Which means: when it comes to D&D, I usually prefer to err on the side of simplicity.
Now, one thing I actually like in old school D&D that is a lot MORE COMPLEX than WotC D&D is the intricate initiative system that we see in AD&D (and probably OD&D, BX etc, although AD&D is more detailed - there is a famous 20-page document trying to make it SIMPLER). Although it might be unclear and not easy to understand, the ideas behind the system are in many ways a lot more intuitive - and sensible - that anything WotC has used in their games.
Modern D&D initiative is mostly an abstraction without footing in the real (or fictional) world. It often feels "fake" or artificial - even tough I find it good enough to just ignore most of the time. This has nothing to do with "Greyhawk initiative", BTW, who feel more gimmicky than real IMO, although its goal is probably the same as mine.
Old school initiative, on the other hand, tries to reflect what would REALLY happen in a battle. To see what I'm saying, try to picture a fight. Not necessarily in a boxing ring, but IN YOUR IMAGINATION - maybe with monsters, and spells, and swords, and missiles.
First, the parties would see one another and quickly EVALUATE the other side (are they approaching fast? Are they scared? this is the declaration phase, BTW). Distance would be vital - if they're close enough, the thief might stab the enemy wizard before he draws his magic wand. If one side is using bows, they might get a shot or two if they are far enough, but once the other side closes in... the bow is nearly useless. If parties are reasonably far, one side may choose to flee before the other side can reach them - unless the other side has bows or spells. If both want to fight, who moves first doesn't matter - its all about who strikes first. One could always say a few words before getting pursued and hit, but a spells might take a few seconds to perform - can the barbarian reach the Wizard before his allies are hit by a fireball? And so on.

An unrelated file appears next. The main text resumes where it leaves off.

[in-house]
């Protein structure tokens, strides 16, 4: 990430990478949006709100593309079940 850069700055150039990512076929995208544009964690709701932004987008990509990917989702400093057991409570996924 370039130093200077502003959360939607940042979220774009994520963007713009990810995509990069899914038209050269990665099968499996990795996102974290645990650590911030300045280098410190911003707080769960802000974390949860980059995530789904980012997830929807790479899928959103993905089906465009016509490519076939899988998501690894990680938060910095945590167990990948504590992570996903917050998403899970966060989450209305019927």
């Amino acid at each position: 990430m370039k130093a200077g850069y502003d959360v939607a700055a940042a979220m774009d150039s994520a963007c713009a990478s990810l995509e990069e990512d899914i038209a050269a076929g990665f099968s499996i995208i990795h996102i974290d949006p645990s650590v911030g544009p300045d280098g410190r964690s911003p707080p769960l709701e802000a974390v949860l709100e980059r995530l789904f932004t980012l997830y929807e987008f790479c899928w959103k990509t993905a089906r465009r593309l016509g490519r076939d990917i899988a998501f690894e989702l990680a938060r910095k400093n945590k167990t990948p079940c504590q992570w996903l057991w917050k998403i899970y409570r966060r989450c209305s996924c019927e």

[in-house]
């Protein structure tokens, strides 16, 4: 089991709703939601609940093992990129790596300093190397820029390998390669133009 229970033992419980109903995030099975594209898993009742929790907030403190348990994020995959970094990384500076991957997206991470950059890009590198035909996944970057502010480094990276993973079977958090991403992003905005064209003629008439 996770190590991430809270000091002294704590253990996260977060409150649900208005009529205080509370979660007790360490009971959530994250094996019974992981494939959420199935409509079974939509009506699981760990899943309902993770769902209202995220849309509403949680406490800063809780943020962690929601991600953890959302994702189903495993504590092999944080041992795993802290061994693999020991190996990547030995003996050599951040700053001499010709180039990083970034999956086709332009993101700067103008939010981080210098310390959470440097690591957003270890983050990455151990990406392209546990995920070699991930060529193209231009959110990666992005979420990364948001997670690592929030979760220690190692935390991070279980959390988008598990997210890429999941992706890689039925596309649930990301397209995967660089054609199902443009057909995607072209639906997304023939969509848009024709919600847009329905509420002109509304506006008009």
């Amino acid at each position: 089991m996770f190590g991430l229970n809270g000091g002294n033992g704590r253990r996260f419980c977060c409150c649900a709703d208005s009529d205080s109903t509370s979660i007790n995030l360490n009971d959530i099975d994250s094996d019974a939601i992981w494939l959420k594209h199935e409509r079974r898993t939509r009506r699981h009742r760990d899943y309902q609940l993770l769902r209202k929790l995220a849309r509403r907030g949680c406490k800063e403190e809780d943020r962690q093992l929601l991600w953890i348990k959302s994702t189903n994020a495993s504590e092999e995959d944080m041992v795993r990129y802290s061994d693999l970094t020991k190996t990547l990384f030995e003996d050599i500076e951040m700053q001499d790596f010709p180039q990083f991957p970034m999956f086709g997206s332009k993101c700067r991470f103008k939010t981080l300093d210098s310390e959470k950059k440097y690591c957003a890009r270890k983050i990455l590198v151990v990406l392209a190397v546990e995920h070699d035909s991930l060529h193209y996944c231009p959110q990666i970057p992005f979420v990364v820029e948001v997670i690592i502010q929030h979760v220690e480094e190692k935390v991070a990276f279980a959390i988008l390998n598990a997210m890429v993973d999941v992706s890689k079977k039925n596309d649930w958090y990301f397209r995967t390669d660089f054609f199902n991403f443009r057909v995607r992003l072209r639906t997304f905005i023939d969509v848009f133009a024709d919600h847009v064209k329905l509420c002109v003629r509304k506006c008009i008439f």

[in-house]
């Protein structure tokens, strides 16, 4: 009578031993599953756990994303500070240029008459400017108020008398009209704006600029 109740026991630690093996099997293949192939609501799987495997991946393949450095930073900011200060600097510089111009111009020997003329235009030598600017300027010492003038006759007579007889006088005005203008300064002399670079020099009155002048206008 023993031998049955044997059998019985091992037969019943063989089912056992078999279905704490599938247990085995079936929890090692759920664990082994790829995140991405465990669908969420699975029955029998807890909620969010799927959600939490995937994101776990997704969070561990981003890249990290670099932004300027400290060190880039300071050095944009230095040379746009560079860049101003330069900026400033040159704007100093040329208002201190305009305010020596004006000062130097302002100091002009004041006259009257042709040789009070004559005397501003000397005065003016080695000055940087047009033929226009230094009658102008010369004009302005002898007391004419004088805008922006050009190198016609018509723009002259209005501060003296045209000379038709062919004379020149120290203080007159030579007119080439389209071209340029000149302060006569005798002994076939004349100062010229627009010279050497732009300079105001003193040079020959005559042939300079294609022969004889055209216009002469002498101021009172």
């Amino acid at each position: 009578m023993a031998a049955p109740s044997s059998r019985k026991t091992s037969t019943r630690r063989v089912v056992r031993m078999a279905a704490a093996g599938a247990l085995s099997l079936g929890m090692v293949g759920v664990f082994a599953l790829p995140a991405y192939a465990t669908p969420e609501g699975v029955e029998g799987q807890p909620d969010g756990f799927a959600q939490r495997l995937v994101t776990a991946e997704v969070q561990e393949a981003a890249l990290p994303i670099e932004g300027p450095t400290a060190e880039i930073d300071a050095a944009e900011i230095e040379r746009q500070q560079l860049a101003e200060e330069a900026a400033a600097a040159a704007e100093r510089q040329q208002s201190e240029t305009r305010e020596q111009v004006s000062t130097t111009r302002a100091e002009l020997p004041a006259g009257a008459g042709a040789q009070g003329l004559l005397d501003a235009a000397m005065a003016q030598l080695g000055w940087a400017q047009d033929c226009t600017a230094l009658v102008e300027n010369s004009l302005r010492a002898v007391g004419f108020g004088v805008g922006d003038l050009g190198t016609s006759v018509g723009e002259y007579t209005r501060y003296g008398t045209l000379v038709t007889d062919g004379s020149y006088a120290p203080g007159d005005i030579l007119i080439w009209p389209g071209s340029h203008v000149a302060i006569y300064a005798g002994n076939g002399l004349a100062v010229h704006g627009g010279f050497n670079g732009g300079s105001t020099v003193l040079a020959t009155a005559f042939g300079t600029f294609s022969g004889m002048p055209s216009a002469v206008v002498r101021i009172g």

This is what initiative is for - the action, the tension, the tactics, the randomness and unpredictably.
Most modern initiative mechanics have no function in the fiction: there is no reason why the dexterous character should act before someone who is smarter or more attentive, for example, and there are mechanical incentives to do things that would make no sense in the real (or fictional) word, such as staying 35 feet away from you opponent for the fear he might approach and attack before you do anything at all.
Anyway, let me illustrate my point to be clearer.
Imagine your PC is a soldier of the blue faction, walking down a road. The GM says: "you see a red soldier turning a corner... you're 30 feet away from him... roll initiative!"
GM: "He rolled 19! He walk to you and attacks you three times!"
PC: "Huh... okay".
Some situations can get even more ridiculous. Say you can move 30 feet, for example, and you're 50 feet away from your enemy, both with no ranged weapons. Nobody wants to approach first - since this means you cannot hit your enemy but your enemy will be able to hit you, even if you're holding a long sword and he is holding a dagger.
Or imagine your enemy is prone (in 5e): if he wins initiative, he can stand up, walk to you, and attack you a couple of times before you can do anything.
Not to mention silly things such as the infinite line of fighters: fighter A moves and strikes fighter B, who then moves and strikes C, "ad nauseam", covering the space of a mile in six seconds.
How should an actual fight go?
If both sides want to fight, both should approach at the same time. Then they would exchange blows. Any side with ranged weapons might have a change to attack. The longest melee weapons will always attack first. Complex actions - such as moving 30 feet, than attacking four times, then casting a cantrip with a bonus action - would be broke down into smaller components - maybe you can move 10 feet before your opponent shoots you with an arrow, for example.
But... this would be TOO complicated, right?
Well, we will see in the next post.
(Thanks Telecanter for the silhouettes).